17 Gifts at All-Time Lows Gifts Under $30 ChatGPT, a Mindblowing AI Chatbot Neuralink Investigation Kirstie Alley Dies New Deadline for Real ID RSV Facts Space Tomatoes
Want CNET to notify you of price drops and the latest stories?
No, thank you

JBL's retro L52 Classic and L75ms offer surprisingly modern features

JBL's new L-series speakers combine midcentury looks with newer touches such as HDMI connectivity.

The L52 Classic comes in three colors.

JBL has unveiled two more affordable products in its retro L line, the L52 Classic bookshelves and the L75ms music system -- but these speakers offer all the mod cons.

The L52 is a "scaled-down version of the award-winning L82 Classic," Samsung-owned JBL says, with a two-way, passive design consisting of a 0.75-inch titanium dome tweeter and a 5.25-inch white cone woofer. It comes with speaker binding posts and front-mounted ports, and is even wall-mountable.

On the other hand, the L75ms is a powered speaker system -- it's almost a soundbar -- with a pair of 5.25-inch white cone woofers, a 4-inch central midrange driver and two 1-inch titanium tweeters. It offers an abundance of connections, including Ethernet, Google Chromecast built-inApple AirPlay 2 and Bluetooth. It has a 32-bit/192kHz high-resolution DAC, a phono stage for connecting a turntable, an HDMI ARC input and a subwoofer output.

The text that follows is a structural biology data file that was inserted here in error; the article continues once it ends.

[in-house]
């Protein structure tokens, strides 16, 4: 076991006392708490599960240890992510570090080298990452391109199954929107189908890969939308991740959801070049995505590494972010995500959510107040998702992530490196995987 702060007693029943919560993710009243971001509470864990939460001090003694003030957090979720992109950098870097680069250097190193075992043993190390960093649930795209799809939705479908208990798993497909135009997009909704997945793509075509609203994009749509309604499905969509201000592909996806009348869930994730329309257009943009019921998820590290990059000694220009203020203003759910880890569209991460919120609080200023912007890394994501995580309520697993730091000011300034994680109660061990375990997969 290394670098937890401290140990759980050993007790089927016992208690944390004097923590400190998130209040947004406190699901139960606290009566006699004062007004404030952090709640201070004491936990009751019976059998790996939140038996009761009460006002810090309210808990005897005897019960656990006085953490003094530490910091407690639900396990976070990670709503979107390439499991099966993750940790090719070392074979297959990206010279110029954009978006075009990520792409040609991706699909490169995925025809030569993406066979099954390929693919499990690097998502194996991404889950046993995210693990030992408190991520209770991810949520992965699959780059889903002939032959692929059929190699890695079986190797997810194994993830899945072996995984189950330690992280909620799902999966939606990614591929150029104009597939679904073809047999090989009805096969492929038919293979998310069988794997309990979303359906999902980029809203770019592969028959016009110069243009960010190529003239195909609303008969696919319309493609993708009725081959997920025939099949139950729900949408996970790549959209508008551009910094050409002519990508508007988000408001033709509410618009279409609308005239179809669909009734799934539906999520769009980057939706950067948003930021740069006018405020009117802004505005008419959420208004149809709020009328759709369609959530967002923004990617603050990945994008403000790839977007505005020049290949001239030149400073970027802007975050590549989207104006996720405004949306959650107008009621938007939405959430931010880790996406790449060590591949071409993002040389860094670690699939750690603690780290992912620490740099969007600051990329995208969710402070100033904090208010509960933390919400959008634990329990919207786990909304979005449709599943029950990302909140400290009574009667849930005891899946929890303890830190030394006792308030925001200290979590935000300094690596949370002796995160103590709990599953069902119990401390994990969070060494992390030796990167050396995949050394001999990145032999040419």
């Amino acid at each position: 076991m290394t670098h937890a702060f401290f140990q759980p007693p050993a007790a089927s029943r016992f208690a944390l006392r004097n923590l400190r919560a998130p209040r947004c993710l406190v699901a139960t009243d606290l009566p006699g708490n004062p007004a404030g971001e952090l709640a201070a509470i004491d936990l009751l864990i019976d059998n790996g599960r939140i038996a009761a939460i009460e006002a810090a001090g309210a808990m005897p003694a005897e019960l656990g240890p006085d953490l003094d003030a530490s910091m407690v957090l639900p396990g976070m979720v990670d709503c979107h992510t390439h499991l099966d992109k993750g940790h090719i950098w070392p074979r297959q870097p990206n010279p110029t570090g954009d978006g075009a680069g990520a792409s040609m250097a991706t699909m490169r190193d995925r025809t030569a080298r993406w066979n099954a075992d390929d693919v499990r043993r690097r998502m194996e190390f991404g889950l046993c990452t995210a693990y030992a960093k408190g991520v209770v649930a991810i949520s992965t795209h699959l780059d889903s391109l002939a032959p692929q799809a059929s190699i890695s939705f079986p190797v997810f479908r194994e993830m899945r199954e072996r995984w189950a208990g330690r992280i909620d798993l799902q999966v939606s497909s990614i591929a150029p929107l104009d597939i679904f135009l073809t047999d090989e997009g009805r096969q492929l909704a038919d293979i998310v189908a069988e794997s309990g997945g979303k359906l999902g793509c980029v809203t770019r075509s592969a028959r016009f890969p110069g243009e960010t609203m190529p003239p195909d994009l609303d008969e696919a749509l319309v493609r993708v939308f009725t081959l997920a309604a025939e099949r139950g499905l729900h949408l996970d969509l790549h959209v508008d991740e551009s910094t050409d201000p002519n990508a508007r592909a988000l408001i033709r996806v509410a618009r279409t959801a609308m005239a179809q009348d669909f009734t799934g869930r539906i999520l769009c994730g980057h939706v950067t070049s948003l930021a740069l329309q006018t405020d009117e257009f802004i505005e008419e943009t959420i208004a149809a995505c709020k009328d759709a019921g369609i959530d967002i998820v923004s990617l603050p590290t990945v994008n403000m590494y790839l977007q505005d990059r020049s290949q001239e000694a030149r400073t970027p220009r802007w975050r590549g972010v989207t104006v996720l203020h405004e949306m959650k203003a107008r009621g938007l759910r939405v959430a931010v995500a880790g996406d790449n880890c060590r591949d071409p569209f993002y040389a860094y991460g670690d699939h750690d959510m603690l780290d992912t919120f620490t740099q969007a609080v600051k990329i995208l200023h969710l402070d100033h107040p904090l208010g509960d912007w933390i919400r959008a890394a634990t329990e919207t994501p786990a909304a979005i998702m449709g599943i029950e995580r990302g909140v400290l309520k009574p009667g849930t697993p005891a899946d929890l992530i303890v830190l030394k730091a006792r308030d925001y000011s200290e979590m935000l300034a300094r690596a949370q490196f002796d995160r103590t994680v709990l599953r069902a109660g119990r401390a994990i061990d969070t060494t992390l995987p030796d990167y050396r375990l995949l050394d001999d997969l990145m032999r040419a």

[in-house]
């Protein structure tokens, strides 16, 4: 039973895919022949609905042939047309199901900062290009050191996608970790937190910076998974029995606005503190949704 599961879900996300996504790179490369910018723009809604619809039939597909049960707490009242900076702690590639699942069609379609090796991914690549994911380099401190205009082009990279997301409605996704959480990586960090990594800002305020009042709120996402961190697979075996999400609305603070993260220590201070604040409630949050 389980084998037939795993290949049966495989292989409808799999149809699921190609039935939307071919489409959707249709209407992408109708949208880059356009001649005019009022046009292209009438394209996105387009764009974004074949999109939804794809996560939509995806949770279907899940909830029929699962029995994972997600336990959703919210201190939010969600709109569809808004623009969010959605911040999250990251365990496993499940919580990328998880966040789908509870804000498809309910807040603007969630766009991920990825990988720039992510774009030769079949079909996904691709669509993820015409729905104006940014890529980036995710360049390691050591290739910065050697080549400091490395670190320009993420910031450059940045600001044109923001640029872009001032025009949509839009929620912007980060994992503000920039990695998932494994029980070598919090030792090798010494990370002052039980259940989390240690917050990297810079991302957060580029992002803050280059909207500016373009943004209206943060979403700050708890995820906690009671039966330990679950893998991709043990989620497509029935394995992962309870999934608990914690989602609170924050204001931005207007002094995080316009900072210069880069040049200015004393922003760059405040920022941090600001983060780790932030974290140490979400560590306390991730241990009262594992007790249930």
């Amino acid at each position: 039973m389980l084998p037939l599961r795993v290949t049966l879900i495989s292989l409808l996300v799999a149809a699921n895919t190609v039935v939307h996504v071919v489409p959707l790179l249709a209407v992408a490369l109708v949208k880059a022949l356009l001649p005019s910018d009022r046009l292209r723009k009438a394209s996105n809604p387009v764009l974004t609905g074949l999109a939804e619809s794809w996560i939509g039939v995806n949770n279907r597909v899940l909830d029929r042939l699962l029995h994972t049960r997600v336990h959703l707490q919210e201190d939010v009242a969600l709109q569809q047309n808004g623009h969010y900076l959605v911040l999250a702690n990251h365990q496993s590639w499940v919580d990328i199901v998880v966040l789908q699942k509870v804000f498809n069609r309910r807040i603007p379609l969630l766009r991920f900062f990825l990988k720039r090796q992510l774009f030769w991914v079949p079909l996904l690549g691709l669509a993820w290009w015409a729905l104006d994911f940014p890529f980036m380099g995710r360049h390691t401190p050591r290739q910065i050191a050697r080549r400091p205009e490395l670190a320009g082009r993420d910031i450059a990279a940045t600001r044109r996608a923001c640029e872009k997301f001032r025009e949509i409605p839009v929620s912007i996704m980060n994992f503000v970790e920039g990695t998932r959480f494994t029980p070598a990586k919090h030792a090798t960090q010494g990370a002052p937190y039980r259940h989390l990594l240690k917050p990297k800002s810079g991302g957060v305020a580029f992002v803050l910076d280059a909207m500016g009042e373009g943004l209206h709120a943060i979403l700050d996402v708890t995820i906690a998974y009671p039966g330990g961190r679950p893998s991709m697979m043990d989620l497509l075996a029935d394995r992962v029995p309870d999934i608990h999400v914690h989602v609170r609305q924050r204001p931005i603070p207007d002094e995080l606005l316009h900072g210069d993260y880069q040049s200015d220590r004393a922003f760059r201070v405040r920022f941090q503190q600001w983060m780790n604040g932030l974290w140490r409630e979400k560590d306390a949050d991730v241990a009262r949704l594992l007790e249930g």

The JBL L75ms offers streaming capabilities as well as TV connectivity.


The L52 Classic's and L75ms' aesthetics are gleaned from their siblings with walnut veneer cabinets and distinctive "Quadrex foam grilles." The L52 comes in a choice of black, blue or orange while the elongated L75ms comes in black. I personally love the look of the foam grilles, but they are polarizing -- some people hate them. 

I listened to a pair of the range's L82s and found they were not fastidious performers, but instead rollicking good fun -- like singing your heart out at karaoke. Though the L52s are much smaller than both the L82s and the L100s, I do expect similar air-punching performance. Likewise the L75ms should be an enjoyable system even if its shared midrange means it's not going to appeal to audiophiles.

Apart from the size, the other main difference between the L52 and the L82 is that the former is much more speaker at 40% of the price. The $1,000 L52 Classic and the $1,500 L75ms will be available in the fourth quarter of this year.